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Wordtravels

Leeds Travel Guide

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Leeds town hall © Jungpionier

Not very long ago the West Yorkshire city of Leeds was a grim, grey industrial town, which visitors could well describe as the 'dead centre' of England, and not just because of its location. In little more than a decade, however, Leeds has enjoyed an economic boom and its transformation has earned it accolades from all quarters. It is now recognised as one of Europe's most successful cities. Along with this boom has come a fresh tide of tourism.

Leeds currently attracts about 20 million tourists a year, the majority of which are day-trippers. The reasons visitors come to Leeds are many and varied, because this is a city with plenty to offer, with its famously wild nightspots, frequent cultural events, abundant shopping and fascinating collection of museums.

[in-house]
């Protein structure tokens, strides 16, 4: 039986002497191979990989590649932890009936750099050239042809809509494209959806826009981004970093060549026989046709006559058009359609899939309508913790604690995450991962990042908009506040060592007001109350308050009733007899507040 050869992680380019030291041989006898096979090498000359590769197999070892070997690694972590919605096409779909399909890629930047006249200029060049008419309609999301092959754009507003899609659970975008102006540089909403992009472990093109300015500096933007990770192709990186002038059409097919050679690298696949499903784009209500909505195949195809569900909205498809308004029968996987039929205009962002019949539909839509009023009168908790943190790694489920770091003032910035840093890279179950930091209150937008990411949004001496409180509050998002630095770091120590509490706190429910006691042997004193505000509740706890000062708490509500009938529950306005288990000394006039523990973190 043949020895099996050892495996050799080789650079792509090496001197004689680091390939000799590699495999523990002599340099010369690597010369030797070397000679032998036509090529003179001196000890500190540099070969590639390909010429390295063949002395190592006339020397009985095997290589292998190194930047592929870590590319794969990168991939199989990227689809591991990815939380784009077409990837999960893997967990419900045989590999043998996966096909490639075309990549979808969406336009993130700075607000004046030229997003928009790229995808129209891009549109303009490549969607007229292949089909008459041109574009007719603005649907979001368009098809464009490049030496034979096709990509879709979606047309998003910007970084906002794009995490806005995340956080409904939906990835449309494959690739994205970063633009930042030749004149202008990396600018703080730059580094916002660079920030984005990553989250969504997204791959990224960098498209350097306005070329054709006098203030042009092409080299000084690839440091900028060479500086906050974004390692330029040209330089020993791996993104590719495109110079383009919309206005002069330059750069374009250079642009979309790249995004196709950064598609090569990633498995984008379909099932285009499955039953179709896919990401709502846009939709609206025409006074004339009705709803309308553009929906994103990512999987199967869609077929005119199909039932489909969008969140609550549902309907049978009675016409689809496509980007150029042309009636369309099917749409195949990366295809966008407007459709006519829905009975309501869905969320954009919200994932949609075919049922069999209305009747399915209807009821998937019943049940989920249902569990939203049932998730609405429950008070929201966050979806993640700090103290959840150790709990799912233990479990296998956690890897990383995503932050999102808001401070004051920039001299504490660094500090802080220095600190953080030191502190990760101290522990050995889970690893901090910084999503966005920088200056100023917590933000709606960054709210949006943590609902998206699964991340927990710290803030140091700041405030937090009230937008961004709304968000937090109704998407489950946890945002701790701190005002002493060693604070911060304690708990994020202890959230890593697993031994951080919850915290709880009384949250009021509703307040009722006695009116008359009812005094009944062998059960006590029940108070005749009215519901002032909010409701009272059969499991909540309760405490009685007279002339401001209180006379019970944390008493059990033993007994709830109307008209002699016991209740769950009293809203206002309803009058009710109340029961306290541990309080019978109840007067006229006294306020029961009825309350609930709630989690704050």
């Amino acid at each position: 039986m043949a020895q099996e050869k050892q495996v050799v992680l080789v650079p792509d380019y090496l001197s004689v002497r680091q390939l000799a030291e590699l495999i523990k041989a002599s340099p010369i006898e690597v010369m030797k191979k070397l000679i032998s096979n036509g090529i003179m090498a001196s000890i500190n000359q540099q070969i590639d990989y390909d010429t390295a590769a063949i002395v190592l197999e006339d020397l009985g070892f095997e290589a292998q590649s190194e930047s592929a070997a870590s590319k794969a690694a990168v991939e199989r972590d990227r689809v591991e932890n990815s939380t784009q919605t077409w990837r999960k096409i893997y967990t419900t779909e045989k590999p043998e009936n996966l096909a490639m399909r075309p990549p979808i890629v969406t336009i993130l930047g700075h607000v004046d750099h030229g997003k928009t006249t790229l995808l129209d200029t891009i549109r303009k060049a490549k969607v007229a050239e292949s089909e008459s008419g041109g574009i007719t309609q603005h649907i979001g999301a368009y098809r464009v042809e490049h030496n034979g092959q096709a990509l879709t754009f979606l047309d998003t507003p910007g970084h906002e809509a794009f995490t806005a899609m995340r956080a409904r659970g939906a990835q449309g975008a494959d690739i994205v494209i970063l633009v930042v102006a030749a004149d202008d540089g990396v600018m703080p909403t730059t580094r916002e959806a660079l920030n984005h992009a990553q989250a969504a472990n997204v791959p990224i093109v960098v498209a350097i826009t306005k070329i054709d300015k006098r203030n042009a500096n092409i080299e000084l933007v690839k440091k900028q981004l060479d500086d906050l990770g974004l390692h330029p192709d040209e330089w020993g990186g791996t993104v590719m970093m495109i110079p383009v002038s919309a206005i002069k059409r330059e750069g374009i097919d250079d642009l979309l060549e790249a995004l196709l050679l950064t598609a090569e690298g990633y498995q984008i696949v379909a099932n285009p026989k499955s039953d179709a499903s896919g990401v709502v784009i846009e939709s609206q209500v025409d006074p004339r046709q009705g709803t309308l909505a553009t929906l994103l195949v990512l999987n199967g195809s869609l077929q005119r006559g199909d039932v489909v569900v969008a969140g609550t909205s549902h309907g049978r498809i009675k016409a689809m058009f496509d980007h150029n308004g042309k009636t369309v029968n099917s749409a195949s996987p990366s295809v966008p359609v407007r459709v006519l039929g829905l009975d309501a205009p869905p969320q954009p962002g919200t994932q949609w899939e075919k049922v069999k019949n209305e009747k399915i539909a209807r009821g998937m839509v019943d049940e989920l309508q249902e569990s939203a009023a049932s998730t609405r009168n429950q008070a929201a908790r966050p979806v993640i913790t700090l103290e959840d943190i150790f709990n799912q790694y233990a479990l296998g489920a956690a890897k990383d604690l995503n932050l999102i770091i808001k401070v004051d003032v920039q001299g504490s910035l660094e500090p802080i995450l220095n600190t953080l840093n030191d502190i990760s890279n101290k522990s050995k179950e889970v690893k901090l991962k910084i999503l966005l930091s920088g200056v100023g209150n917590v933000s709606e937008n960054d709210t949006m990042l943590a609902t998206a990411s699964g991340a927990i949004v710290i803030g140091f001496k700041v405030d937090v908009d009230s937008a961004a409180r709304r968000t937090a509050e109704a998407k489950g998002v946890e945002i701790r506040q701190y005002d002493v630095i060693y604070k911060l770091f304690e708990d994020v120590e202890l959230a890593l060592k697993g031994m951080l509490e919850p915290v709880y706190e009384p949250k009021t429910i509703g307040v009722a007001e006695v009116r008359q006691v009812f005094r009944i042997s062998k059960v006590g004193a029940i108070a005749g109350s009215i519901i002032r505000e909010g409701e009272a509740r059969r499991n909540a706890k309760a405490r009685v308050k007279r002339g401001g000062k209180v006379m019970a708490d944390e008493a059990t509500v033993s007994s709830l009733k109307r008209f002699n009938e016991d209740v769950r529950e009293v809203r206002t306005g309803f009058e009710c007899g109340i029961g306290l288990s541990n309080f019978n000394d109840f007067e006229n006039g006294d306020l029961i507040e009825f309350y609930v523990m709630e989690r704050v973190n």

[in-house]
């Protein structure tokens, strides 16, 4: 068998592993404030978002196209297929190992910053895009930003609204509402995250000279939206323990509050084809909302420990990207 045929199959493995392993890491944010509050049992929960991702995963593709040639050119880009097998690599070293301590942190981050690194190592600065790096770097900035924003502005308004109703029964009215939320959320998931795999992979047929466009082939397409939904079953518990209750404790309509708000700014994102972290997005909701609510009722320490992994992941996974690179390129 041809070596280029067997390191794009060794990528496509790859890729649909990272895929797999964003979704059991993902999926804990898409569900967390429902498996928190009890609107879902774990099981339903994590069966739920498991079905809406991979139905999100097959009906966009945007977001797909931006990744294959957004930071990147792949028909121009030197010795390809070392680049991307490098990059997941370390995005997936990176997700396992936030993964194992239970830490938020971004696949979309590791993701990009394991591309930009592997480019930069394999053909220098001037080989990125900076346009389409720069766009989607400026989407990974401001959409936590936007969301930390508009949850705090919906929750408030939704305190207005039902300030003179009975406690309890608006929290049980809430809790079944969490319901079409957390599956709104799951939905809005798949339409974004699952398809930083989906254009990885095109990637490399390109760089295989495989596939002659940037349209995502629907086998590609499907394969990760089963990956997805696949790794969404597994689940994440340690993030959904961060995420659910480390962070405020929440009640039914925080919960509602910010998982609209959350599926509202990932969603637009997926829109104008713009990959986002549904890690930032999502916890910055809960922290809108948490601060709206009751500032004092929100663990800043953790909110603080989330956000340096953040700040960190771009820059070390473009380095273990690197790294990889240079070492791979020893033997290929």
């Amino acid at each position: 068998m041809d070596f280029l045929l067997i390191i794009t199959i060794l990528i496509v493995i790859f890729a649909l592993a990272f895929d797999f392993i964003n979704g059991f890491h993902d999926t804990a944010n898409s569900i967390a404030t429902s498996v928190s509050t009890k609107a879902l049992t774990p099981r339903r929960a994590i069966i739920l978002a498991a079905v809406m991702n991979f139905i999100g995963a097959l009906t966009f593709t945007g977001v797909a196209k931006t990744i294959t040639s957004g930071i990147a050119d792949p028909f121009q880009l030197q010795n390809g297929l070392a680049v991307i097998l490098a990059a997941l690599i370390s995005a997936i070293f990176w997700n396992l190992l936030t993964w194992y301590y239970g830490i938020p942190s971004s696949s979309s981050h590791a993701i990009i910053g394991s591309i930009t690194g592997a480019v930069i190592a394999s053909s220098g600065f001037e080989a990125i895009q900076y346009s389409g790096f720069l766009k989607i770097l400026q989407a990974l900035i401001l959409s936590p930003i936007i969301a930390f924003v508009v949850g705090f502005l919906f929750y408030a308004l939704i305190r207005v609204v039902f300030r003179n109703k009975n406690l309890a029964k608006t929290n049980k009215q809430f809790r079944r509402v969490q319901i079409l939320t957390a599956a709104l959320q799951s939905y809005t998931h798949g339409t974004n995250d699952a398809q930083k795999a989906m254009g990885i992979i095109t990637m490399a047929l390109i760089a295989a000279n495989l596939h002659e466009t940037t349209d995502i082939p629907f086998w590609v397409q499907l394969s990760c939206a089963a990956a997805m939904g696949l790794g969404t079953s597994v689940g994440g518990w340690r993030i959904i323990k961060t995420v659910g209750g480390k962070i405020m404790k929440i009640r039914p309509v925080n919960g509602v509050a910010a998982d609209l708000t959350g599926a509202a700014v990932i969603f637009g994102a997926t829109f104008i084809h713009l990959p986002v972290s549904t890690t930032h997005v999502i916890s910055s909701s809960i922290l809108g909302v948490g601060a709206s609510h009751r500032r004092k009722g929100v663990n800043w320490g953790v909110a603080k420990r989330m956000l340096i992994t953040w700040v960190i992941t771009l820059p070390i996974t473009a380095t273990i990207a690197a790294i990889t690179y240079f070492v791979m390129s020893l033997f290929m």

Sharing access to the nearby international airport is the neighbouring historic Yorkshire city of Bradford, also a vibrant, cosmopolitan city offering plenty to amuse and entertain visitors. Bradford has attractions like the National Media Museum, Industrial Museum, and a splendid art gallery contained in beautiful Lister Park.

These two complementary Yorkshire cities, with their packed calendars of festivals and events, have become the beating heart of northern England. Visitors to the UK should not pass up the opportunity to visit Leeds, which has been dubbed the 'Knightsbridge of the North'.

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